Internet Website High Risk Merchant Account

High Risk Merchants' Guide on Building E-Commerce Websites

Building an e-commerce website -- what does it entail? Again, don't let me go into that harangue of telling you guys that this task is something only 21-year old eggheads in stiff white collars can do. You would either need a little of their help or search online for a reliable company that offers a package of services for high risk merchant account owners. And if you got lucky on the latter, you still would need to create a checklist on which elements you need to prioritize for your website. I'm talking about the bare bones. After you have decided on those, it's time to figure out whether to add some fancy stuff on your website or keep things simple.


So what elements should you consider added on your e-commerce website? If you've published a book before (not e-book, but if you want to go into that detail, see my article "Homemade Remedy for Download Theft"), most likely you'd already be familiar with the steps you need to take from the time you've conceived the story to the moment it's out in the bookstore shelves. Yes, you would need an endorsement from celebrities, too! Remember Harvey Mackay's "Swim With The Sharks Without Being Eaten Alive"? Well yeah, that one's a classic.


Web copy, layout and other visuals, e-commerce elements, marketing elements, and customer service tools, are some of the basic stuff you need to incorporate in your e-commerce website. Each one of these elements come with its own set of structure that would also require a bit of search engine friendliness or better yet, full-blown SEO campaign.


For your e-commerce website's copy, consider the number of pages. Major search engines such as Google usually favor more webpages but be careful about using Javascript or adding frames. The simpler the structure of your text pages are, the better. Do not forget adding basics such as "About Us" or product description pages. When it comes to adding extra content such as blogs and RSS news feeds, the more optimized for the search engines (using keywords, backlinks, etc.) the better. You would also need the help of a flexible database so that each time you add new product or text elements, the storage can be extended. Administration area for uploading text content should be user-friendly.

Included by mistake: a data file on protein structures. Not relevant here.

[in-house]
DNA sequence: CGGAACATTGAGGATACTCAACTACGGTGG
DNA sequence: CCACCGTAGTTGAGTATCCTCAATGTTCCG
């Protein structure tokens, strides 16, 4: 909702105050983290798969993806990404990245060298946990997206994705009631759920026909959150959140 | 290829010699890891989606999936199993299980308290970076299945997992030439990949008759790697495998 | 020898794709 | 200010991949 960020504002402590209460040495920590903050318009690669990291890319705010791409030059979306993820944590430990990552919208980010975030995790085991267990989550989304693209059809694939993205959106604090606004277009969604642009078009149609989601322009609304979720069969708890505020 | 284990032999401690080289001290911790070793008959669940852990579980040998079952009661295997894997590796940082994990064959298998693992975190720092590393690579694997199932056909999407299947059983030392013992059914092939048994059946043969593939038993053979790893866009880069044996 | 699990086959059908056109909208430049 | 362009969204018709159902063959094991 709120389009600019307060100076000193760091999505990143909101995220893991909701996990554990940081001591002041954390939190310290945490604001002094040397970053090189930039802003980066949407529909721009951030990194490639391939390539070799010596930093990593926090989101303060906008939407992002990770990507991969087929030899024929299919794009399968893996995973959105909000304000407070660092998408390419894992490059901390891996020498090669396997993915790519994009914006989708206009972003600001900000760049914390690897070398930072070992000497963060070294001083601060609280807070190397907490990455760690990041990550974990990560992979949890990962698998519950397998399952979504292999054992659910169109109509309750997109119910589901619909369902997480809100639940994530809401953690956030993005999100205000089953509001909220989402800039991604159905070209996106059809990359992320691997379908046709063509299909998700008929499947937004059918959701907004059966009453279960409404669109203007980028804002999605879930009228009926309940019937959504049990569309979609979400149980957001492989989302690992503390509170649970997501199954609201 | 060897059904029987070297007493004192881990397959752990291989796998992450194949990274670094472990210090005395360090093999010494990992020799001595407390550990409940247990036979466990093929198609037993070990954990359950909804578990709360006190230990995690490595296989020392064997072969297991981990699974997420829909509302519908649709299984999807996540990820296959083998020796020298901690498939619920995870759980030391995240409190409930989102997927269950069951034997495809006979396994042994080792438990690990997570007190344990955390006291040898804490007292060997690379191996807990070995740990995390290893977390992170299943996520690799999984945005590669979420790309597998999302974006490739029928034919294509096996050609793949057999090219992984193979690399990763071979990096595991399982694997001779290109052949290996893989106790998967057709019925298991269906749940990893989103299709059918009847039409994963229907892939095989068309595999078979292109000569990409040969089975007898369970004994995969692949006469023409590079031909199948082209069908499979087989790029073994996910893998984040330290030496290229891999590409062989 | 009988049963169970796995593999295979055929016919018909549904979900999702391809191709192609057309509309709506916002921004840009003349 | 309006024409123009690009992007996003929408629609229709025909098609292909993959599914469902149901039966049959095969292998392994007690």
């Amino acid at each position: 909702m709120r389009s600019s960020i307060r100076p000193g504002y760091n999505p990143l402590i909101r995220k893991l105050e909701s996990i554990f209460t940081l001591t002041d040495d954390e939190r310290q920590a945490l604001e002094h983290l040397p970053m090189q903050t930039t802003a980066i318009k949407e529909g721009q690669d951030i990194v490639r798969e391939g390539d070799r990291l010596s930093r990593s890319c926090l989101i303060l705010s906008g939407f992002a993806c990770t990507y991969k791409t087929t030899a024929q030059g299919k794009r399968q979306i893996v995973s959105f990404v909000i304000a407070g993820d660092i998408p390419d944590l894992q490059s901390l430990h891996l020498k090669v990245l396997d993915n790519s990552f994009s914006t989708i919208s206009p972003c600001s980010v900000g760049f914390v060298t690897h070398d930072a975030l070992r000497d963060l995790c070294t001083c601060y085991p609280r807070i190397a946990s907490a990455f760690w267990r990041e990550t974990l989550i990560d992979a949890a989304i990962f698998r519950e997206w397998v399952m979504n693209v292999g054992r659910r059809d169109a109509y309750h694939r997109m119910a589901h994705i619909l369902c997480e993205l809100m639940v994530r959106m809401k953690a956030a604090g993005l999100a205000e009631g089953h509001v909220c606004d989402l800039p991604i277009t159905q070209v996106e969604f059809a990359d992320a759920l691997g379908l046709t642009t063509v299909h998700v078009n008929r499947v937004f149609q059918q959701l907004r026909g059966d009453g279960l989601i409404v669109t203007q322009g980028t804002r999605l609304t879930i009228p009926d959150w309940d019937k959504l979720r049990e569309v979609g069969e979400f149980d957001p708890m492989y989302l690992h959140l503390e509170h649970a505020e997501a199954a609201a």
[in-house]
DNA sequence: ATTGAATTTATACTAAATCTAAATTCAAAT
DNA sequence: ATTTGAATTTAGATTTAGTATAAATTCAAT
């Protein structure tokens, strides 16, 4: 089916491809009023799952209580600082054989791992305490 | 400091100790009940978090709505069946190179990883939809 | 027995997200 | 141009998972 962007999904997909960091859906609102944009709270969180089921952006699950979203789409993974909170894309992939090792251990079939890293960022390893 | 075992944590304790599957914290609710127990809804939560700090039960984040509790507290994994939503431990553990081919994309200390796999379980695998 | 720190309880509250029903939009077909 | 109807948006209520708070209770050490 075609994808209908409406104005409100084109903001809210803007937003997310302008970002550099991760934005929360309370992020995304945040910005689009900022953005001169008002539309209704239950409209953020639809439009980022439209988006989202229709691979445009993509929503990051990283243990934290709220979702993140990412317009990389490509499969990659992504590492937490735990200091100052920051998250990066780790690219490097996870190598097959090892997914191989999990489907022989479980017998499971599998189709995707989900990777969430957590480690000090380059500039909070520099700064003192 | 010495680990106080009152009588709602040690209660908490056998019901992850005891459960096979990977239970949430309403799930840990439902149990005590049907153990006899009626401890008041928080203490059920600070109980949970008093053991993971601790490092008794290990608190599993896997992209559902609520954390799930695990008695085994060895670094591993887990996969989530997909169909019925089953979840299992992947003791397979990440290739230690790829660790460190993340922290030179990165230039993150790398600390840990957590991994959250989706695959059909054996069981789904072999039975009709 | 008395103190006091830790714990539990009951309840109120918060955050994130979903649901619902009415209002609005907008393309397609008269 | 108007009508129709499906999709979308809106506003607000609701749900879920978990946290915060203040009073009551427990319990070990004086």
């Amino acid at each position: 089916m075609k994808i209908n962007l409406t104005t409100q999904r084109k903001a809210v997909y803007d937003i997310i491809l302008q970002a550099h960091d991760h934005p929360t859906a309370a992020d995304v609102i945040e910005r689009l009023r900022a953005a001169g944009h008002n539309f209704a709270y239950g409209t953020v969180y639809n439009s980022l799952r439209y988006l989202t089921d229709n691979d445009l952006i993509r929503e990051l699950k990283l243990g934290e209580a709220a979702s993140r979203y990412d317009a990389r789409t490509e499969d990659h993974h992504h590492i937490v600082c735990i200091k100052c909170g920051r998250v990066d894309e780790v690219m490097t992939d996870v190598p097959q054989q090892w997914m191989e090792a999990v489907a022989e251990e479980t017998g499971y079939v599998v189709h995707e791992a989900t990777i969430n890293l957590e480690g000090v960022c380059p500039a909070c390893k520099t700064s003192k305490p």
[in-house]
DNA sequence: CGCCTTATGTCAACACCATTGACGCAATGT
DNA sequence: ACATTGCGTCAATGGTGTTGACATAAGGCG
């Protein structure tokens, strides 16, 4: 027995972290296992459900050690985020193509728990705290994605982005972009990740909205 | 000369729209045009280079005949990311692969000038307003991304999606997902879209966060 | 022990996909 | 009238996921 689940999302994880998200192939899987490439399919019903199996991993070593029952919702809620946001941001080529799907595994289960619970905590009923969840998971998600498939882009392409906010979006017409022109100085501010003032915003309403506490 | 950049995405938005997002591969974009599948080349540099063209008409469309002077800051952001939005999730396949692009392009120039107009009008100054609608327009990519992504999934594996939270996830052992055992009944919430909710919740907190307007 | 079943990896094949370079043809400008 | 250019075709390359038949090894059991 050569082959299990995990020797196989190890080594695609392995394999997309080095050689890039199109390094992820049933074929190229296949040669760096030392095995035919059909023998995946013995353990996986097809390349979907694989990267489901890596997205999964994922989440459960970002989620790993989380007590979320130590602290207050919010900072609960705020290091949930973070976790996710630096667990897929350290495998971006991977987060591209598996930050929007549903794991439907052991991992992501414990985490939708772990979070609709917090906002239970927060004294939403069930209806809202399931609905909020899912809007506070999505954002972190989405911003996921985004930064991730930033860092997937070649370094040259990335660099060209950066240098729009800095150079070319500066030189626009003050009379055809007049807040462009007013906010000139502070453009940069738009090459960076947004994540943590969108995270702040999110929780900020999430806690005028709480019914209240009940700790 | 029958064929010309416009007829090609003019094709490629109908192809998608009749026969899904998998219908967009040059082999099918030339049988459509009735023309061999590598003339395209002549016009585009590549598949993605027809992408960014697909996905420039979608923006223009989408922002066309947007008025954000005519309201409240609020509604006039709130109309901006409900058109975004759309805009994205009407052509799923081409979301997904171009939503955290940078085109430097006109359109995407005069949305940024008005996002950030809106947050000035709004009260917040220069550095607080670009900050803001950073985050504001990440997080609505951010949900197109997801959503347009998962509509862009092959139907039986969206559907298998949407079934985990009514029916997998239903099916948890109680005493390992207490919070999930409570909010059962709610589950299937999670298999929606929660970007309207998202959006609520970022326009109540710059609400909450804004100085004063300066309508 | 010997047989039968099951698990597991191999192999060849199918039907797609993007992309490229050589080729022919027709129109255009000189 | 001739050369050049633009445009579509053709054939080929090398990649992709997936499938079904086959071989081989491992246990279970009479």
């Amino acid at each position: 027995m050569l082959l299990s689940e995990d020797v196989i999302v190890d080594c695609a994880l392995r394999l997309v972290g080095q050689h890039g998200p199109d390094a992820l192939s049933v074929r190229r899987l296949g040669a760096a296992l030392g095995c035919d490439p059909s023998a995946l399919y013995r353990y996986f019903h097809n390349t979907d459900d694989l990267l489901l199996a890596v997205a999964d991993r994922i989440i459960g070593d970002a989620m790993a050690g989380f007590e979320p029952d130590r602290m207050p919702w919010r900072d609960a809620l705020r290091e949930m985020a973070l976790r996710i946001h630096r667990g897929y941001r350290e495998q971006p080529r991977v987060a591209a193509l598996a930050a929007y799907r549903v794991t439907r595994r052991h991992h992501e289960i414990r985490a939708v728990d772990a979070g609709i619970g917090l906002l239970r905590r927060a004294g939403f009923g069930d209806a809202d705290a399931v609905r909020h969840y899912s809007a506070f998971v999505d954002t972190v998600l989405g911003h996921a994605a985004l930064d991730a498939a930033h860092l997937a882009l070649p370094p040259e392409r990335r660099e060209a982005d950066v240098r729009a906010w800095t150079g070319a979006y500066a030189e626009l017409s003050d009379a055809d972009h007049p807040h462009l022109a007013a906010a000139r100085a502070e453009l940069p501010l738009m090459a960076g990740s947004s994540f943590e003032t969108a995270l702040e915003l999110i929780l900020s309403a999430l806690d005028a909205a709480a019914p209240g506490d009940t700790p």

Images are important for your e-commerce website but be selective in handling them. Look into how they will improve your catalog or shopping cart before you assign your web designer into building elaborate Flash intro pages, logos, or banners for affiliate programs or other online marketing campaigns. Image incorporation can be expensive. Worse, they are not often crawled by Google's spiders anyways. Also, the heavier the image files in your e-commerce website, the longer the loading time, the harder it is to retain customers who go by split second click-browse shopping method.


Setting up the shopping cart itself requires the help of a good programmer but you can always make use of osCommerce. The important thing is that you are able to handle credit card payment processing with the aid of a low risk or a high risk merchant account provider. Your shopping cart has to be user-friendly enough to foster a good online shopping experience for your customers.


For a good discussion of customer service tools you need to add in your e-commerce website, see "7 Best Tools for First Rate Customer Service". The key here is to provide interactivity measures for your customers to learn more of their buying tendencies, suggestions for improvement, inquiries, and above all, a way to reach them via mailing lists! Shouldn't be complicated. When these foundations are built, you're all set to sail in the gritty world of e-commerce industry.


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